Dustin: Right. Or my genius session. I'll work with you, Mickey, and we'll get you in contact with them. Because again, it's like such an easy, they all want to say yes. obviously they may be overbooked and busy, but in general, it's a really easy, for them to say yes to. I want to just like follow the thread a little bit. Mickey, if you already know that the reason why you want to talk to these people is like, you just want free coaching, you just can't be the best coaching student, the best coaching student has like follow up a recap episodes where you're saying here's how I did this thing that this person told me about and how it changed my life.

John: Those are the things that they're going to like, every teacher wants to get those emails. I literally have an employee on my team who, like, I hired her because she sent me her personal case study of like, here's how I followed all your advice. And when it's done, I was like, you're [00:14:00] hired. I found out later that was actually her strategy and not just a coincidence.

John: so she played me, but it worked out really well. with Michelle, do you come back to Michelle's examples? Cause that was a recent interview that I went on. Like she did a recap episode that it was just, all right, here's all the things I tried that John told me.

John: And here's the results. I was just like grinning ear to ear that entire 15 minute episode. Cause it's just her talking to the mic. But it was just like so cool to be like, yes, you listen, you did it. And so I think that if you already know you want free coaching. And like where we're talking about like to Dustin's point of like getting clear on your who's it's just like leaning in of less, but better.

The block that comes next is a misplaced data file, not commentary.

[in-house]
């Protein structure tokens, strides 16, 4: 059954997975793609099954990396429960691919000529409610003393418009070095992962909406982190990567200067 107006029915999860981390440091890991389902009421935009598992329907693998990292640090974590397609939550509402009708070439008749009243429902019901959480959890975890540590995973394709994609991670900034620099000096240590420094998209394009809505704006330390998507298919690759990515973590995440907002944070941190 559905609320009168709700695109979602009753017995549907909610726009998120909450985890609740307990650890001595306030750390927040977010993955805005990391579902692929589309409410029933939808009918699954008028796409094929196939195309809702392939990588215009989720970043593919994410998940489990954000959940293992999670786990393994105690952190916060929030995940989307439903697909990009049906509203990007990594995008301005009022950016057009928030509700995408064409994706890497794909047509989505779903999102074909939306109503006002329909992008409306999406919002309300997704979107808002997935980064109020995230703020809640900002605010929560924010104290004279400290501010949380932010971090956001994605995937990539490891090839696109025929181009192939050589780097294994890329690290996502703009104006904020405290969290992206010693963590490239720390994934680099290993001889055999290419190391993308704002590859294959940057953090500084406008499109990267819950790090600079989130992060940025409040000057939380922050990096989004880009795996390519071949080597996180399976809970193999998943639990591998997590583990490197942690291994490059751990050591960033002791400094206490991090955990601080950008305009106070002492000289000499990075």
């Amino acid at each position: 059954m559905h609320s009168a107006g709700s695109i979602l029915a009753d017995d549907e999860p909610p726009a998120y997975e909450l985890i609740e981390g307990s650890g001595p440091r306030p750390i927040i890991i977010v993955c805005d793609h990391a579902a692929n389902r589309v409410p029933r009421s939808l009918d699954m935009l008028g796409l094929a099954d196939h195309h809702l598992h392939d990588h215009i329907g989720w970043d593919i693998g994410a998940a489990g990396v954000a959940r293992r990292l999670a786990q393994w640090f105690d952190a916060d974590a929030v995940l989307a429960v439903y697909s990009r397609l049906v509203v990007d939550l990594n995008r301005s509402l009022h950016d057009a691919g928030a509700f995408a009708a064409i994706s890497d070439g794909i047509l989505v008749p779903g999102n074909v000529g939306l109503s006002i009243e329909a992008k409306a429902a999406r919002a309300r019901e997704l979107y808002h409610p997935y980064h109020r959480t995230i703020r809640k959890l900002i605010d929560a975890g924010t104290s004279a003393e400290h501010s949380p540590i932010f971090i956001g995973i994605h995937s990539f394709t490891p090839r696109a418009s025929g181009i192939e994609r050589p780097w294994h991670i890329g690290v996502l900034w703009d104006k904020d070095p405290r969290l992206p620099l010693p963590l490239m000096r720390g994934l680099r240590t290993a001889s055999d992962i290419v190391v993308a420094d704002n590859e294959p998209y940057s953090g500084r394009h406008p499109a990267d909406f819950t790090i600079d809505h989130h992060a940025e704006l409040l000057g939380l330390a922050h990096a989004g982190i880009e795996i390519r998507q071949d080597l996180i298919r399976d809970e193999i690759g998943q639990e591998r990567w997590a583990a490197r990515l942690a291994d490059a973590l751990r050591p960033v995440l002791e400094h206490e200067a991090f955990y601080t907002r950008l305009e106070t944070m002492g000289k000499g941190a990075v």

John: So, in other words, maybe it's the weekly podcast and maybe you don't have a guest every week, maybe it's more about implementation of what are the things you want to learn and then following up on like, okay, here's what I'm learning, here's what I'm doing.

John: and that can be really, a really powerful format.

Eric: John, that's brilliant, the other component of that is the synthesis through your eyes of. What you got out of it because John's going to talk about what he does, but he does it all day long or Dustin or whoever. Right. I remember being in chemistry in college because I hated chemistry and I had to take it and I was trying to get out of it.

Eric: But I remember thinking [00:15:00] this moron doesn't realize what it's like to not know chemistry. He's talking so far over my head. So if you have a guest on there, like, John or Dustin that are like brilliant, what they do, and you can synthesize it for the idiot moron. it helps the, podcast guests cause they get the attaboy out of it.

Eric: But man, the audience gets so much more because you've given the one on one version of it,

ST R: I love that. when I started my podcast, I was in John Lee Dumas is master, whatever, like his group thingy that he does. when I had like a one on one with him and I asked him like, why could you grow my own podcast at that time?

ST R: I was only doing guests. And he told me that you need to do your own, like, have your own solo shows because, like, people are coming, like, for you. so he told me, which was, like, in line with everything that, John, Sharon Gere, after every episode, whatever, you go off with an episode to do, like, your three biggest takeaways of, like, your biggest takeaways.

ST R: Yes. This is even before you implement them. And then you could do another one afterwards of when you do implement them. And it was like a short five minutes episode and then. That way you have your guests and then you also have your own without [00:16:00] it being a lot of work. and because of that, people like those episodes way more grew my podcast, got me clients more.